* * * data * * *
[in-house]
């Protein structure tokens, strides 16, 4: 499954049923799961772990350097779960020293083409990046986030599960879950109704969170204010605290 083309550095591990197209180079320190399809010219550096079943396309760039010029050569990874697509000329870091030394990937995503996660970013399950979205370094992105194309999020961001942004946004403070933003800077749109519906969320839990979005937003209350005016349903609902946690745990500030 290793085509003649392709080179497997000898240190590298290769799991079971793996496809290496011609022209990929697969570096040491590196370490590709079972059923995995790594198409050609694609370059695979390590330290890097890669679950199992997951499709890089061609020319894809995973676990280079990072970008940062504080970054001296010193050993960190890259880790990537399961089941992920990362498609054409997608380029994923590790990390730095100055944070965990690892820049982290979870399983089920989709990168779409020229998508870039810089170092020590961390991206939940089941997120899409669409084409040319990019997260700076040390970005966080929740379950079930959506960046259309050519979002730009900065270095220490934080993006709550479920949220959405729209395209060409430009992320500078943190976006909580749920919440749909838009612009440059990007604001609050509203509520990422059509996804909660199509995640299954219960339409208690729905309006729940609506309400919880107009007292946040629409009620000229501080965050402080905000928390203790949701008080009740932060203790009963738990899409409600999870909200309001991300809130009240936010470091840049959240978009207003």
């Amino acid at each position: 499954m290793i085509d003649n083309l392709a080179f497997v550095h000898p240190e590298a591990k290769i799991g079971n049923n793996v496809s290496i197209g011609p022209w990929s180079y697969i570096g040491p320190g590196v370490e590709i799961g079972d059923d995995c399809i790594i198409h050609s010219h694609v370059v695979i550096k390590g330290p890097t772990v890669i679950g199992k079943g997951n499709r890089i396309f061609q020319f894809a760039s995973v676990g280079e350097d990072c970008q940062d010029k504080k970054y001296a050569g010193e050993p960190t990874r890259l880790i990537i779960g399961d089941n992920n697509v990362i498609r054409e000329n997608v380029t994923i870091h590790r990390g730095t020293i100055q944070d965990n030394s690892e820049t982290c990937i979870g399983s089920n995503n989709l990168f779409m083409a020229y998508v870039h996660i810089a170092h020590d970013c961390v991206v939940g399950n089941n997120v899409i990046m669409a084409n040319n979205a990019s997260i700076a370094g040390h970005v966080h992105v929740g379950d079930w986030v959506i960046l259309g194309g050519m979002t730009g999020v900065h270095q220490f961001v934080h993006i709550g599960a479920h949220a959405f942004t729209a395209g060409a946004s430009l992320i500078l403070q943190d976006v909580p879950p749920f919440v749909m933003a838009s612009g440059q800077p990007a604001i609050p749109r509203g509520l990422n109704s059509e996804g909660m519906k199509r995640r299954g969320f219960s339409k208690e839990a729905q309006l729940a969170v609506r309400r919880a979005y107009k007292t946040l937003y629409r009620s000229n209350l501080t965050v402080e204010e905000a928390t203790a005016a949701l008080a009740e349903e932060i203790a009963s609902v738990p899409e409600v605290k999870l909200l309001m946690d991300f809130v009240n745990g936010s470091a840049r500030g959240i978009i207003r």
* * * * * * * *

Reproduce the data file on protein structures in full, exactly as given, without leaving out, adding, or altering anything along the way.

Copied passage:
[in-house]
């Protein structure tokens, strides 16, 4: 499954049923799961772990350097779960020293083409990046986030599960879950109704969170204010605290 083309550095591990197209180079320190399809010219550096079943396309760039010029050569990874697509000329870091030394990937995503996660970013399950979205370094992105194309999020961001942004946004403070933003800077749109519906969320839990979005937003209350005016349903609902946690745990500030 290793085509003649392709080179497997000898240190590298290769799991079971793996496809290496011609022209990929697969570096040491590196370490590709079972059923995995790594198409050609694609370059695979390590330290890097890669679950199992997951499709890089061609020319894809995973676990280079990072970008940062504080970054001296010193050993960190890259880790990537399961089941992920990362498609054409997608380029994923590790990390730095100055944070965990690892820049982290979870399983089920989709990168779409020229998508870039810089170092020590961390991206939940089941997120899409669409084409040319990019997260700076040390970005966080929740379950079930959506960046259309050519979002730009900065270095220490934080993006709550479920949220959405729209395209060409430009992320500078943190976006909580749920919440749909838009612009440059990007604001609050509203509520990422059509996804909660199509995640299954219960339409208690729905309006729940609506309400919880107009007292946040629409009620000229501080965050402080905000928390203790949701008080009740932060203790009963738990899409409600999870909200309001991300809130009240936010470091840049959240978009207003």
């Amino acid at each position: 499954m290793i085509d003649n083309l392709a080179f497997v550095h000898p240190e590298a591990k290769i799991g079971n049923n793996v496809s290496i197209g011609p022209w990929s180079y697969i570096g040491p320190g590196v370490e590709i799961g079972d059923d995995c399809i790594i198409h050609s010219h694609v370059v695979i550096k390590g330290p890097t772990v890669i679950g199992k079943g997951n499709r890089i396309f061609q020319f894809a760039s995973v676990g280079e350097d990072c970008q940062d010029k504080k970054y001296a050569g010193e050993p960190t990874r890259l880790i990537i779960g399961d089941n992920n697509v990362i498609r054409e000329n997608v380029t994923i870091h590790r990390g730095t020293i100055q944070d965990n030394s690892e820049t982290c990937i979870g399983s089920n995503n989709l990168f779409m083409a020229y998508v870039h996660i810089a170092h020590d970013c961390v991206v939940g399950n089941n997120v899409i990046m669409a084409n040319n979205a990019s997260i700076a370094g040390h970005v966080h992105v929740g379950d079930w986030v959506i960046l259309g194309g050519m979002t730009g999020v900065h270095q220490f961001v934080h993006i709550g599960a479920h949220a959405f942004t729209a395209g060409a946004s430009l992320i500078l403070q943190d976006v909580p879950p749920f919440v749909m933003a838009s612009g440059q800077p990007a604001i609050p749109r509203g509520l990422n109704s059509e996804g909660m519906k199509r995640r299954g969320f219960s339409k208690e839990a729905q309006l729940a969170v609506r309400r919880a979005y107009k007292t946040l937003y629409r009620s000229n209350l501080t965050v402080e204010e905000a928390t203790a005016a949701l008080a009740e349903e932060i203790a009963s609902v738990p899409e409600v605290k999870l909200l309001m946690d991300f809130v009240n745990g936010s470091a840049r500030g959240i978009i207003r």